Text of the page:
Diving Into Water Contaminants: Heavy MetalsWater
Heavy metal contaminants continue to plague some of the world’s drinking water sources, cropping up in both tap and bottled water.
Despite the lengths some municipal water treatment plants go to free water from contaminants, contamination can still happen in the last leg of the tap water journey – through the pipes of your home. What’s more, wastewater treatment plants can indirectly contribute to contaminated water, because of their own wastewater by-products that remain.
Given the many types of human activity contributing to contamination, it’s worth understanding how exactly heavy metals leach into our water systems, and more importantly, what this means for our health.
What are heavy metals and how common are they?
Heavy metals are metallic chemical elements that are natural components of the Earth’s crust. They cannot be destroyed or degraded overtime and can get toxic or poisonous, depending on the concentrations present.
Examples of heavy metals include mercury, arsenic, chromium, copper, cadmium and lead. They can enter the body from drinking water contamination (for example, in lead pipes), as well as intake from food (for example, rice), or even from breathing air with high concentrations of heavy metals.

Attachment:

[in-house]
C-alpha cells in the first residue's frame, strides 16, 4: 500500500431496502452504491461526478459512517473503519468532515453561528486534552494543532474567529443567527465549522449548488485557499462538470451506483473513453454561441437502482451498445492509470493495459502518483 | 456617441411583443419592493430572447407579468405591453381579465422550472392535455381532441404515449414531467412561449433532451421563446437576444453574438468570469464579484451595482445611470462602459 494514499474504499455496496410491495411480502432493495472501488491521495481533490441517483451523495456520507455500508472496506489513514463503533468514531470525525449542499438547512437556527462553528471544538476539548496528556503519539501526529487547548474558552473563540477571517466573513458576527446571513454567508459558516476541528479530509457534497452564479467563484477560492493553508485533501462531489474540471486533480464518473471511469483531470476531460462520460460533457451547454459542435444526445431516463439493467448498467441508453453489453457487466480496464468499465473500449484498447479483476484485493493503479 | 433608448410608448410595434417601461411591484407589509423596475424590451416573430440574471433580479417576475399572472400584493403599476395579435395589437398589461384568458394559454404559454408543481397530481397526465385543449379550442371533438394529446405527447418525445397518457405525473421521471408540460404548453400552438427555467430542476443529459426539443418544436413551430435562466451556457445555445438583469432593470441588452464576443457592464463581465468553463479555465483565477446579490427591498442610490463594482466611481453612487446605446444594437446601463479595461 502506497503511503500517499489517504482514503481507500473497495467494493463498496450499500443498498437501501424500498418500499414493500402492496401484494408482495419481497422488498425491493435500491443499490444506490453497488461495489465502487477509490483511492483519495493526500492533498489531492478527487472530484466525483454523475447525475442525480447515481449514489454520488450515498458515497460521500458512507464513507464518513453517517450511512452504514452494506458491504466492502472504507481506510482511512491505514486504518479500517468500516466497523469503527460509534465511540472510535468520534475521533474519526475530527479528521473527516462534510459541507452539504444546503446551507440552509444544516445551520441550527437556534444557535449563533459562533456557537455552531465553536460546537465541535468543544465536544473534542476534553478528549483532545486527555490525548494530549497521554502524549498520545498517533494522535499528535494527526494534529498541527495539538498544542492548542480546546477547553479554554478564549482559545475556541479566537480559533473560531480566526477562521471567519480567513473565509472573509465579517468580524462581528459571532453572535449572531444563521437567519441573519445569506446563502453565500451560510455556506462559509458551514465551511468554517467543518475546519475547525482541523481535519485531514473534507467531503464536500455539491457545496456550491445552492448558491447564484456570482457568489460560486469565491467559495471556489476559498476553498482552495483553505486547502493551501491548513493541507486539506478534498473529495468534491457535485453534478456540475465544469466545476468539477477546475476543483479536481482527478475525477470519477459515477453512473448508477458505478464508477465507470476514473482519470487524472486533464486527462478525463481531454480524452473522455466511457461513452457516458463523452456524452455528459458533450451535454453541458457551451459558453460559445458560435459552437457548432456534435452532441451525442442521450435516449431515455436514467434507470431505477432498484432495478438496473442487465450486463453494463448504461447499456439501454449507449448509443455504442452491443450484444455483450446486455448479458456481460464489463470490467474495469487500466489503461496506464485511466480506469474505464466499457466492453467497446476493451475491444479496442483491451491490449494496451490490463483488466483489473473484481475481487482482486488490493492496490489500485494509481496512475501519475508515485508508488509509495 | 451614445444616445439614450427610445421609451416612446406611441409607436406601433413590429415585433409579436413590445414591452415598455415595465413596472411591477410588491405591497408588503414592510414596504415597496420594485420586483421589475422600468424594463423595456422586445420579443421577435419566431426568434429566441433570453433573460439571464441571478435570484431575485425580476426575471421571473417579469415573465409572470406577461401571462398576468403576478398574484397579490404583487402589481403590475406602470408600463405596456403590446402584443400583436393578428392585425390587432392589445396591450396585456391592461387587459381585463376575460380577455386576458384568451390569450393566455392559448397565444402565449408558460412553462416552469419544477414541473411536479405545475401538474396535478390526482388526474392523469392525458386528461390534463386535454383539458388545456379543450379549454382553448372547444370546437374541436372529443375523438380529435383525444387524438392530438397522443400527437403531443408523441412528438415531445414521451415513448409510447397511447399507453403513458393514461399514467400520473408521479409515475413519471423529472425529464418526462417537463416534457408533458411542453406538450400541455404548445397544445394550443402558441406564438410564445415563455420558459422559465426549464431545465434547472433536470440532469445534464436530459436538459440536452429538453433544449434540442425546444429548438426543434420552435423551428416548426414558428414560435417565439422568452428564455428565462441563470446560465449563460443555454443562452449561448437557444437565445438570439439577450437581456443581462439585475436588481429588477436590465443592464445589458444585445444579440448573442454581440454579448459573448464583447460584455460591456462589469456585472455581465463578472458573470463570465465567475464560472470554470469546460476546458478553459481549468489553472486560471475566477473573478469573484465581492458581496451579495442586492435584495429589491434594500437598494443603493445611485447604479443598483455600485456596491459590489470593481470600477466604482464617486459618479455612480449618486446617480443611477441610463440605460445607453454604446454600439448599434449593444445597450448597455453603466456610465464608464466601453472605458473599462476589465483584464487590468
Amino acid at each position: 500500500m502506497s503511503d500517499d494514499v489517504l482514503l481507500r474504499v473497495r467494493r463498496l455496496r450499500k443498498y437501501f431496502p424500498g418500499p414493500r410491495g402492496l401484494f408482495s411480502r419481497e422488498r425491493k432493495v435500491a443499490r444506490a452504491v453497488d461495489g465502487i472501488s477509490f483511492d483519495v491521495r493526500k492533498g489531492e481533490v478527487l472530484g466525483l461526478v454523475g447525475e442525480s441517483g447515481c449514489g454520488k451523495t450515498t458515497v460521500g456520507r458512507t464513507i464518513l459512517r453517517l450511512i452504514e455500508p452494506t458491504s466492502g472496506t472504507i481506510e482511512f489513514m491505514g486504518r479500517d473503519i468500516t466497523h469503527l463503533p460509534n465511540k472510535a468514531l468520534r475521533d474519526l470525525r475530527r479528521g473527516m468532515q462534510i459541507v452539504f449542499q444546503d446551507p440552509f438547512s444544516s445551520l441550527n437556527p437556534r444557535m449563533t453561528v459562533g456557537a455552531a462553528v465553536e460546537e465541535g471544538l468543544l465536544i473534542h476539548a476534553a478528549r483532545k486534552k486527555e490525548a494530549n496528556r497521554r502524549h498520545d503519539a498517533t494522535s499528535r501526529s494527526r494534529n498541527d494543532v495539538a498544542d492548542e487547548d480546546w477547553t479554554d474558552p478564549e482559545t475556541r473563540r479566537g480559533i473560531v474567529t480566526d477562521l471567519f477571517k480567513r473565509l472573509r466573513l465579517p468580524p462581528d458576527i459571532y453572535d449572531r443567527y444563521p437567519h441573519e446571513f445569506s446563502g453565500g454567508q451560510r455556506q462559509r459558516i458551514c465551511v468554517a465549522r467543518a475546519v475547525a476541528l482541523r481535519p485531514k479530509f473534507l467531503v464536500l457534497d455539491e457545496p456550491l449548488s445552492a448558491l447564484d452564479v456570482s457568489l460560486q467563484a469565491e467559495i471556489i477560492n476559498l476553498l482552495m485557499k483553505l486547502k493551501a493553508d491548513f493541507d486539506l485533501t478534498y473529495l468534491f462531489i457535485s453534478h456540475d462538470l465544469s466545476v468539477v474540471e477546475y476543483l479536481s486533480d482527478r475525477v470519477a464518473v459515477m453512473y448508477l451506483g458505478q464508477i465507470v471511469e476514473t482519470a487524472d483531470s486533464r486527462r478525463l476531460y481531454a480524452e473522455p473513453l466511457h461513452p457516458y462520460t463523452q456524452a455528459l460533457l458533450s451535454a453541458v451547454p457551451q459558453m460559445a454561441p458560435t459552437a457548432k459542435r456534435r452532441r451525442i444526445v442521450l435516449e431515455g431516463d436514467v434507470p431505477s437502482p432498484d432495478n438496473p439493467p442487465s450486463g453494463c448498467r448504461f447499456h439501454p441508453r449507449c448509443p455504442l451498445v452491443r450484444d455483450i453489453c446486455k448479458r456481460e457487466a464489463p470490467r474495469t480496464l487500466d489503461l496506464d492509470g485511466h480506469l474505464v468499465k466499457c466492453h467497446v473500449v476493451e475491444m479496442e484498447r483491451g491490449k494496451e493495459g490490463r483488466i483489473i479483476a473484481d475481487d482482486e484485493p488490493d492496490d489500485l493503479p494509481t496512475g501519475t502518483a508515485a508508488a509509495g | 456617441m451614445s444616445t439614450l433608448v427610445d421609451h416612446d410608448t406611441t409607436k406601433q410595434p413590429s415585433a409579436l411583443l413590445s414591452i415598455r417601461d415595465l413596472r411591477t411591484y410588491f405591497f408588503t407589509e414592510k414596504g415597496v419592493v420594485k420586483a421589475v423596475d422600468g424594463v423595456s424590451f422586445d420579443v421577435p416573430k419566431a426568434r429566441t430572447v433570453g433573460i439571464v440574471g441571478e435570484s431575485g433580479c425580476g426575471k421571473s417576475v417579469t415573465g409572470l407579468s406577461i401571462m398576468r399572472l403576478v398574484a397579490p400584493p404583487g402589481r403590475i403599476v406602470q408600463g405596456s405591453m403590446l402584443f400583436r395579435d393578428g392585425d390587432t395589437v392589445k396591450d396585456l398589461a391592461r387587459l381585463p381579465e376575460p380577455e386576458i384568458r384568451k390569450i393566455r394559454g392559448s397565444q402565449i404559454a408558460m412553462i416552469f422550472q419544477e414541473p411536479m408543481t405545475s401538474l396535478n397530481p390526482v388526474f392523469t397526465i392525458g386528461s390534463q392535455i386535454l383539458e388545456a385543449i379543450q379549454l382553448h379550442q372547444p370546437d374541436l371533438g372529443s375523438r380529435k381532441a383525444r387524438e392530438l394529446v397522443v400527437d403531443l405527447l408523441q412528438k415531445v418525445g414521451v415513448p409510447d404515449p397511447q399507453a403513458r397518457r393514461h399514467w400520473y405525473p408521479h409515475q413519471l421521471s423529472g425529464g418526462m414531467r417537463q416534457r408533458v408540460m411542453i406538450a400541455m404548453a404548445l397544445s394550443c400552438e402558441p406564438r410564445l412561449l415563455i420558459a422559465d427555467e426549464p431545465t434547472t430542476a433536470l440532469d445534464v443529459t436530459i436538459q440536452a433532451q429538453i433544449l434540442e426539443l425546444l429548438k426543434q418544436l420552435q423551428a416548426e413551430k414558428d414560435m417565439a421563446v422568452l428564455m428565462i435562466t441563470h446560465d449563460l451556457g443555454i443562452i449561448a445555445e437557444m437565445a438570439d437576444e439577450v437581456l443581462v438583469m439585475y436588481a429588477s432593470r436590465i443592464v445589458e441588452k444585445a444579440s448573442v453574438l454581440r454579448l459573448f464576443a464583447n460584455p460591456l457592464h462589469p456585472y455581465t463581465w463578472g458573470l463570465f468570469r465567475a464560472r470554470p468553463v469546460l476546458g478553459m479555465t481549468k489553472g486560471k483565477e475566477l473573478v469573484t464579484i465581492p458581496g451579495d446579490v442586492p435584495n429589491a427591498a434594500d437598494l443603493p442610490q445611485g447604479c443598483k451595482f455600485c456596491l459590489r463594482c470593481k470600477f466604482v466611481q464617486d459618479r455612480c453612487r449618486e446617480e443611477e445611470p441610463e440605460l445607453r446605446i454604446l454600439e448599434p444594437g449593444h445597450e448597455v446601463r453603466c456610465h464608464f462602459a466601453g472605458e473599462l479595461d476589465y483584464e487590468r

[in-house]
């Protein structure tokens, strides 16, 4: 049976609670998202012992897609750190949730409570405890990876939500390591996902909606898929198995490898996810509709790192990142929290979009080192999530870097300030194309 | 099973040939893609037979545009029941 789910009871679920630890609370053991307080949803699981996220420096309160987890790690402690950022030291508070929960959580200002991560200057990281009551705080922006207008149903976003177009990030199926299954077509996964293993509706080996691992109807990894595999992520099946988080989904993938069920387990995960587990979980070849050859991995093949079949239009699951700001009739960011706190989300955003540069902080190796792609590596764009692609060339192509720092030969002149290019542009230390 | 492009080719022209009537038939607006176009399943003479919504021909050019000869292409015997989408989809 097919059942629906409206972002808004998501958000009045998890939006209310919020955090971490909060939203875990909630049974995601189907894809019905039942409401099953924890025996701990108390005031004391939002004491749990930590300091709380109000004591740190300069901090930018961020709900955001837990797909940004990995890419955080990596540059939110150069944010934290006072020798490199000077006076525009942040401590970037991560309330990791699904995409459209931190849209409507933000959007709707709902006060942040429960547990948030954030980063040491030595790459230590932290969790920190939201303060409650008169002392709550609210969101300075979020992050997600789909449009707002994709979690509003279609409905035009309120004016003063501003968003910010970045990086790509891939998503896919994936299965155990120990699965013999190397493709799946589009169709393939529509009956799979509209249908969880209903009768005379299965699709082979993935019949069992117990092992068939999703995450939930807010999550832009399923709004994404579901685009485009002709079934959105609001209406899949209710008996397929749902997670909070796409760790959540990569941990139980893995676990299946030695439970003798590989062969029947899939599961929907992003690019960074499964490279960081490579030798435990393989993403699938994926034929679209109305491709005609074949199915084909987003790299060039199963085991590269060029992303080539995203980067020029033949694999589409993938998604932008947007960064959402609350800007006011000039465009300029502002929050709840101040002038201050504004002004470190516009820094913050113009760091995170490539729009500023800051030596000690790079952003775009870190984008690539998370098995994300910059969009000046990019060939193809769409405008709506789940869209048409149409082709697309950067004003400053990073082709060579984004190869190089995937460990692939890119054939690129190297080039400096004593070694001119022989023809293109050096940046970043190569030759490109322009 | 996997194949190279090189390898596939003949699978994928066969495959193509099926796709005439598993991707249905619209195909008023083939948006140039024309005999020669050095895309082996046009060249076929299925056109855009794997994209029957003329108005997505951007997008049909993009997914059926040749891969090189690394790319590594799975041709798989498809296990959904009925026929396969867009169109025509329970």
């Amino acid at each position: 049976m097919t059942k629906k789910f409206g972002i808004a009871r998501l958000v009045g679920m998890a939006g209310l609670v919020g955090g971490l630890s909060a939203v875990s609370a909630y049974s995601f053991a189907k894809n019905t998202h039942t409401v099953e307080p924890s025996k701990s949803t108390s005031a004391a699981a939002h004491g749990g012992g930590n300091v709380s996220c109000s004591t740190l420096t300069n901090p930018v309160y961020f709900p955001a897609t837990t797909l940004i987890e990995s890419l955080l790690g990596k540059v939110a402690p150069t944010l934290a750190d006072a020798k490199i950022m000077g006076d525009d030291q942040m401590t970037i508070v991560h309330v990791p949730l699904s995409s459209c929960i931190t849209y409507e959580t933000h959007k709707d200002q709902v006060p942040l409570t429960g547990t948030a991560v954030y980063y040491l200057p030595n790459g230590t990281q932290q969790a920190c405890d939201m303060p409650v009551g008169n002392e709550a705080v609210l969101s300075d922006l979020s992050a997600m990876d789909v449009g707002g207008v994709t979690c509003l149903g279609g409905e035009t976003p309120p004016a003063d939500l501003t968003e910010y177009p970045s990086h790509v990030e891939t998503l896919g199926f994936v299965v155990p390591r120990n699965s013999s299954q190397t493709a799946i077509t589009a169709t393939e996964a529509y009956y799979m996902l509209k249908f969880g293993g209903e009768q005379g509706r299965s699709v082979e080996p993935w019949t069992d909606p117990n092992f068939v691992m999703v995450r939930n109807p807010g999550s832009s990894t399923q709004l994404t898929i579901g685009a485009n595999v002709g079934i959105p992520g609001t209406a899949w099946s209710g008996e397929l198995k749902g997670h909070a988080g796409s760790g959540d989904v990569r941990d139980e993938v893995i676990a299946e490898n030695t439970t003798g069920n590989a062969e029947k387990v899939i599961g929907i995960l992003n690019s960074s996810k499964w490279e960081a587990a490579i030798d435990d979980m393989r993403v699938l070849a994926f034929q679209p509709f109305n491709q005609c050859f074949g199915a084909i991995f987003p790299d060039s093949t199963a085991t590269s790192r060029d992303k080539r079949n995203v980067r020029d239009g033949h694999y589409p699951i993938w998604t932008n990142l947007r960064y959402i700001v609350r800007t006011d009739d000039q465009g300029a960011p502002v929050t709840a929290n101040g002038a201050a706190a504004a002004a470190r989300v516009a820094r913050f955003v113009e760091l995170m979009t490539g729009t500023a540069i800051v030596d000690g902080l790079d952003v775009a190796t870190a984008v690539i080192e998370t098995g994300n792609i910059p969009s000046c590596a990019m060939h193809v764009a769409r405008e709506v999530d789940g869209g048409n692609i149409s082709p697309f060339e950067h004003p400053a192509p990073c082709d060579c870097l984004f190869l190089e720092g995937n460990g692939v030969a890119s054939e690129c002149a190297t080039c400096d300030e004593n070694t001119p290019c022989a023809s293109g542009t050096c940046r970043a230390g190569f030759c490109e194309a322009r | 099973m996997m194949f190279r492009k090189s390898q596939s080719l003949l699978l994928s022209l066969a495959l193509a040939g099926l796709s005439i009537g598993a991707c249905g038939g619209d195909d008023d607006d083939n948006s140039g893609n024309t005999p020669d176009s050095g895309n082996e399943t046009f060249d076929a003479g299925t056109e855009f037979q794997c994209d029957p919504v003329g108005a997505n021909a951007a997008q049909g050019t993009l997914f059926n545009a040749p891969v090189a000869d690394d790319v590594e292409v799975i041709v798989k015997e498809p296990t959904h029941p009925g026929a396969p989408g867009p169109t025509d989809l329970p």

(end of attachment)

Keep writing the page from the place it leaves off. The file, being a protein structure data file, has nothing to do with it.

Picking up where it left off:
These metals leach into water systems precisely because they are used across a myriad of industries, namely, agricultural, industrial, domestic, medical and technological – making their distribution into the environment and its effect on human health widespread. In fact, ten of the twelve EECCA countries identify heavy metals as a major problem in their rivers, the most common of which is nitrate contamination as a result of agricultural activities.
Where do heavy metals come from?
There are some less identifiable, non-point sources of heavy metal pollutants like the ones that show up in stormwater runoff within urban areas, leaching in from roof shingles or motor vehicles, for example. These sources are often difficult to identify because they are dispersed in nature: pollutants are discharged into the environment from large land areas such as crop fields, streets and lawns, into other large land areas.
Other sources are more identifiable in how they discharge pollutants into waterways, such as municipal wastewater-treatment plants or manufacturing industries. As it happens, municipal wastewater-treatment plants – plants that clean sewage and water to be returned to the environment – are often not completely effective in preventing contamination. 70-90% of cadmium, chromium, copper, lead and zinc are removed as solid wastes in most cases, but the other 10-30% of these heavy metals remain dissolved in the water that is released back into the river, thereby contributing to this vicious cycle.